News headlines

from Lenny Barretto
for Daijiworld Media Network - Goa (MB)

Panaji, Jul 21: An innovation by state-based National Agro Institute and Indian Council for Agricultural Research, has helped the economically downtrodden hill cucurbit farmers to fight out devastating pest problems.

The hilly regions like Farmagudi which had faced the worst patch due to infested cucurbits are now heaving a sigh of relief.

Hill Cucurbits (cucumber, ridge gourd, snake gourd and bitter gourd) have been traditionally cultivated by resource-poor and marginal farm families during the khariff in the undulating uplands at the foothills of the western ghats in Goa.

Over the years, the area under these crops has steadily increased and is currently being cultivated in about 300 ha, with maximum area under cucumber followed by ridge gourd, bitter gourd, and snake gourd.

Due to intensive cultivation practices, these crops now face insects, pest and disease problems. Amongst the insect pests, fruit fly Bactocera cucubitae is a key pest resulting in about 20 per cent loss in the yield.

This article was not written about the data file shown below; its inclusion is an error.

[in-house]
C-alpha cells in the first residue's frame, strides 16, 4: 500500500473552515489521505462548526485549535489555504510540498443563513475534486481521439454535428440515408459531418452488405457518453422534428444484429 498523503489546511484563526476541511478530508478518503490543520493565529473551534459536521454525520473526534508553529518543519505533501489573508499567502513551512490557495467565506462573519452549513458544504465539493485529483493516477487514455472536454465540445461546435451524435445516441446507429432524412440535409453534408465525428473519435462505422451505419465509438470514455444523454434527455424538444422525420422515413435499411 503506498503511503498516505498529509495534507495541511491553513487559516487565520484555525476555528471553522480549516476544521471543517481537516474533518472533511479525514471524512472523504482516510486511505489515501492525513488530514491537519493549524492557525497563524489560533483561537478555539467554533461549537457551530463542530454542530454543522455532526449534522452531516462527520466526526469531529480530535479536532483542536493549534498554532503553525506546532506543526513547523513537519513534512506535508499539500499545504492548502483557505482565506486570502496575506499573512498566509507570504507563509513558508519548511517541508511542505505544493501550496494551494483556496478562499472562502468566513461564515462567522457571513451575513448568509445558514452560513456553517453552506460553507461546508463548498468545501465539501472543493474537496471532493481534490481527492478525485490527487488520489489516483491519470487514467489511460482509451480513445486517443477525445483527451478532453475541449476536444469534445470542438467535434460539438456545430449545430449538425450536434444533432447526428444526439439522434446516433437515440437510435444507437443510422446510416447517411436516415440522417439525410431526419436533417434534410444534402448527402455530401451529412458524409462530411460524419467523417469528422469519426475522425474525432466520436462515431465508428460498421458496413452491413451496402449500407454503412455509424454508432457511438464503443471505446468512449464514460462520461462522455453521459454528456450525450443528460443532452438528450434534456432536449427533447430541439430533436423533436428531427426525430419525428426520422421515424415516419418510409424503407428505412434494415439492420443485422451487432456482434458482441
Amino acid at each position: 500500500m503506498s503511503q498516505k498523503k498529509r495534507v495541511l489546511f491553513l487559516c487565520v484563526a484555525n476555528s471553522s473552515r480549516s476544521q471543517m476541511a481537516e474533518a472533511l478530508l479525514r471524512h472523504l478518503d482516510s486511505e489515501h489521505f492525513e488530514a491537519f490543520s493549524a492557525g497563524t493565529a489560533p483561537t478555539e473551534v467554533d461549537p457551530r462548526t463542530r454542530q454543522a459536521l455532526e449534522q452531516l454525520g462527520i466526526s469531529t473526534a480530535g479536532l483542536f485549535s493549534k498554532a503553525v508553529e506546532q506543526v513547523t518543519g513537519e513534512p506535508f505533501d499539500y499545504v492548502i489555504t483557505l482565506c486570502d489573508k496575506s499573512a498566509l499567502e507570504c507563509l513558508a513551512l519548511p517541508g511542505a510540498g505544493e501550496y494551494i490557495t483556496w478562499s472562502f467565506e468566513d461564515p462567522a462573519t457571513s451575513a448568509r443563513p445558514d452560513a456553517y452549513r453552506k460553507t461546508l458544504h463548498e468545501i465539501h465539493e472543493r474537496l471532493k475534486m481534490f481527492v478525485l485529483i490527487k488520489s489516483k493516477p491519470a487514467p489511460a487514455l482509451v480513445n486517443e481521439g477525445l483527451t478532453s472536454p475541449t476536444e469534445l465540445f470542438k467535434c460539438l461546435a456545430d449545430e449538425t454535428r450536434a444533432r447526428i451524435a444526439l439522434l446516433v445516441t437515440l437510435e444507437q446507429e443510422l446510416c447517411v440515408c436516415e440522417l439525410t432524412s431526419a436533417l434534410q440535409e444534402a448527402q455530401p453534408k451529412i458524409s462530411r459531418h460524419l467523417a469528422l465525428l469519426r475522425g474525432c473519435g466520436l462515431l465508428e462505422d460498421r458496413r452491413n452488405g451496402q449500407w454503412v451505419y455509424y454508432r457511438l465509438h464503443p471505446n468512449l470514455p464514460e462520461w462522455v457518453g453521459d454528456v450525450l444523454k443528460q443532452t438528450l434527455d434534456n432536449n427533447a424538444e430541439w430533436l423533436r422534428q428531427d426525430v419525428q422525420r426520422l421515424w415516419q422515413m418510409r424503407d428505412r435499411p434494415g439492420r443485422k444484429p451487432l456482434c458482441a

Fruit fly activity as envisaged through captures by cue lure baited traps in Goa, indicated that B cucurbitae was most active at ground level, thereby posing as a major threat to cucumber which was trailed on the ground during the khariff in Goa and consumed mostly as a salad by the people in the state.

Farmers often resort to the use of harmful insecticides on preventive basis to control fruit flies in hill cucurbits, resulting in several disadvantages, including contaminating the fragile hill's agro-ecosystem.

During kharif 2005 and 2006, the ICAR research complex of Goa demonstrated the technique of managing B cucurbitae  in hill cucurbits through on-farm trials using baits – 10 per cent banana/jaggery, three per cent protein hydrolysate – laced with insecticides. These baits were applied in about 10 ha in farms and fields as fine splashes once a week in a 7 by 7 m grid up to the end of commercial fruit production.

Infestation levels were less than ten per cent recorded in plots as compared to nearly twenty per cent recorded in plots that received no bait application. Managing fruit fly with the above bait application technique, reduced the insecticide load on these crops by nearly 90 per cent.

The farmers have now realized the importance of this practice in minimizing the use of insecticides on these vegetable crops.


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